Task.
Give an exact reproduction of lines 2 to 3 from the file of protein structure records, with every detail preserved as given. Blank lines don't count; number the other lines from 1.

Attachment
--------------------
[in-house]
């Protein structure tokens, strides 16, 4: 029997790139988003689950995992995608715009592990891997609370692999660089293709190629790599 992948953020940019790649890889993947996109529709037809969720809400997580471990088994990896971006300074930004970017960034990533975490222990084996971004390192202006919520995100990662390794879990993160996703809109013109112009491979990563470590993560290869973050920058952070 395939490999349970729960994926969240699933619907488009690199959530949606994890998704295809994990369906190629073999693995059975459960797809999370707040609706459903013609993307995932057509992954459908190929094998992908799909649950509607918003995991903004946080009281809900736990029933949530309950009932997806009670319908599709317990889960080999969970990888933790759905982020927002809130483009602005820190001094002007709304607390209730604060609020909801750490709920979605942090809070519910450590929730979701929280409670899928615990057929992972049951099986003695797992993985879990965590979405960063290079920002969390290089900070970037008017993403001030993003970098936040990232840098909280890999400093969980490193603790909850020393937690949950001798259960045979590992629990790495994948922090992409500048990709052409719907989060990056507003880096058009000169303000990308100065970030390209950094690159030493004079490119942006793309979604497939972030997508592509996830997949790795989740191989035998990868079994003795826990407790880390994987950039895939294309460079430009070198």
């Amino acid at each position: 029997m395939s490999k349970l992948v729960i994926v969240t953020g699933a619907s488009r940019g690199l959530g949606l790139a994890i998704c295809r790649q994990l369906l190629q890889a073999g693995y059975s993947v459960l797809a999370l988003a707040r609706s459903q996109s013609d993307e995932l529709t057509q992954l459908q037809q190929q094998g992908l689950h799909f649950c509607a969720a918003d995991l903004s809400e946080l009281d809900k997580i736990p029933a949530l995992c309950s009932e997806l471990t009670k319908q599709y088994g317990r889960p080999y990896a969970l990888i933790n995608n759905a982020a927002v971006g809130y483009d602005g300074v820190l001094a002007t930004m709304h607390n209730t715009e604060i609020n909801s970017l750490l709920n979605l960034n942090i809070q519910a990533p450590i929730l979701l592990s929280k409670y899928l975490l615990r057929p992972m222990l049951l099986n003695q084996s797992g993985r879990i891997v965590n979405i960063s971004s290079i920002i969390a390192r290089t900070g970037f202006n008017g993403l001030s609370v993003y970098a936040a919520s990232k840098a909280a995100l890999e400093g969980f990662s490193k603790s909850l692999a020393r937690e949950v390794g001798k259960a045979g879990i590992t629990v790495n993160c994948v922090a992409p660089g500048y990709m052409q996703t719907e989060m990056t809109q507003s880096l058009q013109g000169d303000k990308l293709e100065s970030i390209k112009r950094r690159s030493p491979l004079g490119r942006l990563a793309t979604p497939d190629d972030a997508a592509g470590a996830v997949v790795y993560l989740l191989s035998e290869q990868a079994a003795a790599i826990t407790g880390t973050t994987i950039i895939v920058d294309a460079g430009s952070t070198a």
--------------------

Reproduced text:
């Protein structure tokens, strides 16, 4: 029997790139988003689950995992995608715009592990891997609370692999660089293709190629790599 992948953020940019790649890889993947996109529709037809969720809400997580471990088994990896971006300074930004970017960034990533975490222990084996971004390192202006919520995100990662390794879990993160996703809109013109112009491979990563470590993560290869973050920058952070 395939490999349970729960994926969240699933619907488009690199959530949606994890998704295809994990369906190629073999693995059975459960797809999370707040609706459903013609993307995932057509992954459908190929094998992908799909649950509607918003995991903004946080009281809900736990029933949530309950009932997806009670319908599709317990889960080999969970990888933790759905982020927002809130483009602005820190001094002007709304607390209730604060609020909801750490709920979605942090809070519910450590929730979701929280409670899928615990057929992972049951099986003695797992993985879990965590979405960063290079920002969390290089900070970037008017993403001030993003970098936040990232840098909280890999400093969980490193603790909850020393937690949950001798259960045979590992629990790495994948922090992409500048990709052409719907989060990056507003880096058009000169303000990308100065970030390209950094690159030493004079490119942006793309979604497939972030997508592509996830997949790795989740191989035998990868079994003795826990407790880390994987950039895939294309460079430009070198």
């Amino acid at each position: 029997m395939s490999k349970l992948v729960i994926v969240t953020g699933a619907s488009r940019g690199l959530g949606l790139a994890i998704c295809r790649q994990l369906l190629q890889a073999g693995y059975s993947v459960l797809a999370l988003a707040r609706s459903q996109s013609d993307e995932l529709t057509q992954l459908q037809q190929q094998g992908l689950h799909f649950c509607a969720a918003d995991l903004s809400e946080l009281d809900k997580i736990p029933a949530l995992c309950s009932e997806l471990t009670k319908q599709y088994g317990r889960p080999y990896a969970l990888i933790n995608n759905a982020a927002v971006g809130y483009d602005g300074v820190l001094a002007t930004m709304h607390n209730t715009e604060i609020n909801s970017l750490l709920n979605l960034n942090i809070q519910a990533p450590i929730l979701l592990s929280k409670y899928l975490l615990r057929p992972m222990l049951l099986n003695q084996s797992g993985r879990i891997v965590n979405i960063s971004s290079i920002i969390a390192r290089t900070g970037f202006n008017g993403l001030s609370v993003y970098a936040a919520s990232k840098a909280a995100l890999e400093g969980f990662s490193k603790s909850l692999a020393r937690e949950v390794g001798k259960a045979g879990i590992t629990v790495n993160c994948v922090a992409p660089g500048y990709m052409q996703t719907e989060m990056t809109q507003s880096l058009q013109g000169d303000k990308l293709e100065s970030i390209k112009r950094r690159s030493p491979l004079g490119r942006l990563a793309t979604p497939d190629d972030a997508a592509g470590a996830v997949v790795y993560l989740l191989s035998e290869q990868a079994a003795a790599i826990t407790g880390t973050t994987i950039i895939v920058d294309a460079g430009s952070t070198a």